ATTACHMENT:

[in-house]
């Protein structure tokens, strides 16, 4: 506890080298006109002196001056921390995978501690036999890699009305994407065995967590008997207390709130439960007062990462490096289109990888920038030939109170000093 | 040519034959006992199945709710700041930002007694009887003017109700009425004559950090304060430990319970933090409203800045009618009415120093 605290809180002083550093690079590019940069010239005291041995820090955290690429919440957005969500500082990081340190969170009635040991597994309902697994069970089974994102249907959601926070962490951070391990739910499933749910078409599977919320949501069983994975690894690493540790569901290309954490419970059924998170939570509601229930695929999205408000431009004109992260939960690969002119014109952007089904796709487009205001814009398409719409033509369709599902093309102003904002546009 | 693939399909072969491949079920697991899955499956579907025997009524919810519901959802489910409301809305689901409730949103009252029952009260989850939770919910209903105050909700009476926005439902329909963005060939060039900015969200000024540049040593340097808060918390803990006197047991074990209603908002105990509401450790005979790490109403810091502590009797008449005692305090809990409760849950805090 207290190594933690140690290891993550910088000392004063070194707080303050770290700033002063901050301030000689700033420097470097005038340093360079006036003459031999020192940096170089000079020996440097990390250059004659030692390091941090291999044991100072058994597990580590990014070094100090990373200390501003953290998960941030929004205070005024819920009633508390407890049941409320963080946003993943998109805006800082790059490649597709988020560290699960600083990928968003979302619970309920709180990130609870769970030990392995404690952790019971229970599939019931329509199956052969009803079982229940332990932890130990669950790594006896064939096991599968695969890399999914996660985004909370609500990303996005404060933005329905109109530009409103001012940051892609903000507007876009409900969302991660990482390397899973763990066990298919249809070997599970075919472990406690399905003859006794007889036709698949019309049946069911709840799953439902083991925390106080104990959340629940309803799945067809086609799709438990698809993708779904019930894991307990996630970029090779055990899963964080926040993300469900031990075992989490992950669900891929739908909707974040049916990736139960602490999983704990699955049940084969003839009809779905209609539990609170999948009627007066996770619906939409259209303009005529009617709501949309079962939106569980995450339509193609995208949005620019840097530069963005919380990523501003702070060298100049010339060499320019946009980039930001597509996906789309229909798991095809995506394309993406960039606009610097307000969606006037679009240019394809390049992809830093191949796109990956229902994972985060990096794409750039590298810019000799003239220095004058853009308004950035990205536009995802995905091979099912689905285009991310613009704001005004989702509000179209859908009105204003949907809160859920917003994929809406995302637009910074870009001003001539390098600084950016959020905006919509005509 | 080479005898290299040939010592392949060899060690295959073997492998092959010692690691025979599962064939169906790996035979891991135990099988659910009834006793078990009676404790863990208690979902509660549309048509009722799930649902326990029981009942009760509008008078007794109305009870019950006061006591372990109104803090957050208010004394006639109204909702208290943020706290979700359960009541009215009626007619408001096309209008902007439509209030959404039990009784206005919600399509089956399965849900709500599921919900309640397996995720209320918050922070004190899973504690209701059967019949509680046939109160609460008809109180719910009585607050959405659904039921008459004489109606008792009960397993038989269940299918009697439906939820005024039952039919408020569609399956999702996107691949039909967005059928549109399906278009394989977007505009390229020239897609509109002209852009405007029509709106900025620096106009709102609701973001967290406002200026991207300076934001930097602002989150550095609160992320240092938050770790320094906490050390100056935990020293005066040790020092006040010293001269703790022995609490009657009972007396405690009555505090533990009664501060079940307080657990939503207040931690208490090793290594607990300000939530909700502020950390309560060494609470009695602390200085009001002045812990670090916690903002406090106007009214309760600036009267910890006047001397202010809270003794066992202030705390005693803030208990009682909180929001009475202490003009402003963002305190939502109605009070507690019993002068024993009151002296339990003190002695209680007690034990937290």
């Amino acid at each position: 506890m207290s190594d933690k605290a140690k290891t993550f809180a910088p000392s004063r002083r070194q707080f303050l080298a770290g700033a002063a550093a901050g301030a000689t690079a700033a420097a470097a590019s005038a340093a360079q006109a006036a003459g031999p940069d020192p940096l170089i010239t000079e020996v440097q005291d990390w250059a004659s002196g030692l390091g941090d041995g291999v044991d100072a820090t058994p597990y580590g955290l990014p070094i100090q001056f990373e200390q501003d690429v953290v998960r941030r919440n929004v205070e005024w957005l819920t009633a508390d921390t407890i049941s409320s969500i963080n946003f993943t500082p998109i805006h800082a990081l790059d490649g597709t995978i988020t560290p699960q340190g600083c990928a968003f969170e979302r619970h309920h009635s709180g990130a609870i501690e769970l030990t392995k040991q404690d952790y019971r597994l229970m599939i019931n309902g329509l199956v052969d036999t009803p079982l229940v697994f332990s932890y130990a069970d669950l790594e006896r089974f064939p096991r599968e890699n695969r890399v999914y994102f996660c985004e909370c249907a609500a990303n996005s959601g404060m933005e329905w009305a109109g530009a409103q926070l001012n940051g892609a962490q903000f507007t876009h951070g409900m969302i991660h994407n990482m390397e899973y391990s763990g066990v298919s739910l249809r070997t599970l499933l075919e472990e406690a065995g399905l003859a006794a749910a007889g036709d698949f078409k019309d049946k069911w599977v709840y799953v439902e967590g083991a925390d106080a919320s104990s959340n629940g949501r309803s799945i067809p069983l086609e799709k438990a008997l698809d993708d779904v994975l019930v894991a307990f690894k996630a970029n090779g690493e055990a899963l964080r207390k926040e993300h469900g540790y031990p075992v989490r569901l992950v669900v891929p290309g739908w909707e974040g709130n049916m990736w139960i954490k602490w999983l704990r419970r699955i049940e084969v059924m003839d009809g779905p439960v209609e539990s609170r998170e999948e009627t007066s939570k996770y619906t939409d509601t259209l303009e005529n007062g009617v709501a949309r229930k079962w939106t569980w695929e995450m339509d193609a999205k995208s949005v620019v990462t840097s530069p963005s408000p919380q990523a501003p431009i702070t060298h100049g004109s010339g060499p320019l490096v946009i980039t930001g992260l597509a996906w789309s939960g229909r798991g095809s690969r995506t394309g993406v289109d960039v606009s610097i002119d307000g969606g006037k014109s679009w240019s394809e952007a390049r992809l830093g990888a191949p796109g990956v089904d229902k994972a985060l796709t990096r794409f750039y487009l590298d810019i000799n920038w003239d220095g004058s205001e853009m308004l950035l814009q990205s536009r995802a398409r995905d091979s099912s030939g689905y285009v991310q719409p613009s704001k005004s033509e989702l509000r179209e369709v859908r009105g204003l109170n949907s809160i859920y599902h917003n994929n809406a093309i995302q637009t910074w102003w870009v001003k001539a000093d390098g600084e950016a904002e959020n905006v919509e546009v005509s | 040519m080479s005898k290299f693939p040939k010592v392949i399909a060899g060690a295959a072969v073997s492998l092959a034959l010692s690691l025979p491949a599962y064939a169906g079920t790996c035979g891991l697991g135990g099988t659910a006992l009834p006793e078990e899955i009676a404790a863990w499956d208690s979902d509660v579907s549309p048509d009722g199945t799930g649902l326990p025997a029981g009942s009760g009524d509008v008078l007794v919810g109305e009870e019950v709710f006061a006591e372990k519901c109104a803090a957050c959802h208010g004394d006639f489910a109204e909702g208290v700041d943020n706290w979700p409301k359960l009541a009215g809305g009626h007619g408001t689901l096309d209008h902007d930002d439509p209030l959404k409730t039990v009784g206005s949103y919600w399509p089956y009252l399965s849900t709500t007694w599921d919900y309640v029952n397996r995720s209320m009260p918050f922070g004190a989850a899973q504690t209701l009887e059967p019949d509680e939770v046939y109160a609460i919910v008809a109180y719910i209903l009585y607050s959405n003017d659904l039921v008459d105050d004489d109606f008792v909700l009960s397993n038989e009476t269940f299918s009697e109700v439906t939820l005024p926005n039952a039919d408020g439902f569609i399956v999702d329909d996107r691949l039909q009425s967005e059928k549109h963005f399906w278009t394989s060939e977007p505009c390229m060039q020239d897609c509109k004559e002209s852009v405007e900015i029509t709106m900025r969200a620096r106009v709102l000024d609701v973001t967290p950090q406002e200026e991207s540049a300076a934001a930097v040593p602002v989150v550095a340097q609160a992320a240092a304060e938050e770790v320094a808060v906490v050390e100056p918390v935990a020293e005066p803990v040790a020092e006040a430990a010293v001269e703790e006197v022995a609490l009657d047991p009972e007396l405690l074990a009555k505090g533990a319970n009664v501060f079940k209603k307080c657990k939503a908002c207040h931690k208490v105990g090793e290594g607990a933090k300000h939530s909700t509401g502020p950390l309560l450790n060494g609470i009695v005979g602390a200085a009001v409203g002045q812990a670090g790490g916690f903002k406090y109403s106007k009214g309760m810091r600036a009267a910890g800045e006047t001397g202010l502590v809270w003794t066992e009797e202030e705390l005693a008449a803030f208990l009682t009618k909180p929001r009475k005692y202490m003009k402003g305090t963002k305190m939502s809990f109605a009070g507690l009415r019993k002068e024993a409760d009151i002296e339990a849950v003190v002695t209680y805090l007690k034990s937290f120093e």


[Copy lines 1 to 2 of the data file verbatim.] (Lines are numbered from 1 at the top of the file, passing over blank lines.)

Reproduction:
[in-house]
């Protein structure tokens, strides 16, 4: 506890080298006109002196001056921390995978501690036999890699009305994407065995967590008997207390709130439960007062990462490096289109990888920038030939109170000093 | 040519034959006992199945709710700041930002007694009887003017109700009425004559950090304060430990319970933090409203800045009618009415120093 605290809180002083550093690079590019940069010239005291041995820090955290690429919440957005969500500082990081340190969170009635040991597994309902697994069970089974994102249907959601926070962490951070391990739910499933749910078409599977919320949501069983994975690894690493540790569901290309954490419970059924998170939570509601229930695929999205408000431009004109992260939960690969002119014109952007089904796709487009205001814009398409719409033509369709599902093309102003904002546009 | 693939399909072969491949079920697991899955499956579907025997009524919810519901959802489910409301809305689901409730949103009252029952009260989850939770919910209903105050909700009476926005439902329909963005060939060039900015969200000024540049040593340097808060918390803990006197047991074990209603908002105990509401450790005979790490109403810091502590009797008449005692305090809990409760849950805090 207290190594933690140690290891993550910088000392004063070194707080303050770290700033002063901050301030000689700033420097470097005038340093360079006036003459031999020192940096170089000079020996440097990390250059004659030692390091941090291999044991100072058994597990580590990014070094100090990373200390501003953290998960941030929004205070005024819920009633508390407890049941409320963080946003993943998109805006800082790059490649597709988020560290699960600083990928968003979302619970309920709180990130609870769970030990392995404690952790019971229970599939019931329509199956052969009803079982229940332990932890130990669950790594006896064939096991599968695969890399999914996660985004909370609500990303996005404060933005329905109109530009409103001012940051892609903000507007876009409900969302991660990482390397899973763990066990298919249809070997599970075919472990406690399905003859006794007889036709698949019309049946069911709840799953439902083991925390106080104990959340629940309803799945067809086609799709438990698809993708779904019930894991307990996630970029090779055990899963964080926040993300469900031990075992989490992950669900891929739908909707974040049916990736139960602490999983704990699955049940084969003839009809779905209609539990609170999948009627007066996770619906939409259209303009005529009617709501949309079962939106569980995450339509193609995208949005620019840097530069963005919380990523501003702070060298100049010339060499320019946009980039930001597509996906789309229909798991095809995506394309993406960039606009610097307000969606006037679009240019394809390049992809830093191949796109990956229902994972985060990096794409750039590298810019000799003239220095004058853009308004950035990205536009995802995905091979099912689905285009991310613009704001005004989702509000179209859908009105204003949907809160859920917003994929809406995302637009910074870009001003001539390098600084950016959020905006919509005509 | 080479005898290299040939010592392949060899060690295959073997492998092959010692690691025979599962064939169906790996035979891991135990099988659910009834006793078990009676404790863990208690979902509660549309048509009722799930649902326990029981009942009760509008008078007794109305009870019950006061006591372990109104803090957050208010004394006639109204909702208290943020706290979700359960009541009215009626007619408001096309209008902007439509209030959404039990009784206005919600399509089956399965849900709500599921919900309640397996995720209320918050922070004190899973504690209701059967019949509680046939109160609460008809109180719910009585607050959405659904039921008459004489109606008792009960397993038989269940299918009697439906939820005024039952039919408020569609399956999702996107691949039909967005059928549109399906278009394989977007505009390229020239897609509109002209852009405007029509709106900025620096106009709102609701973001967290406002200026991207300076934001930097602002989150550095609160992320240092938050770790320094906490050390100056935990020293005066040790020092006040010293001269703790022995609490009657009972007396405690009555505090533990009664501060079940307080657990939503207040931690208490090793290594607990300000939530909700502020950390309560060494609470009695602390200085009001002045812990670090916690903002406090106007009214309760600036009267910890006047001397202010809270003794066992202030705390005693803030208990009682909180929001009475202490003009402003963002305190939502109605009070507690019993002068024993009151002296339990003190002695209680007690034990937290």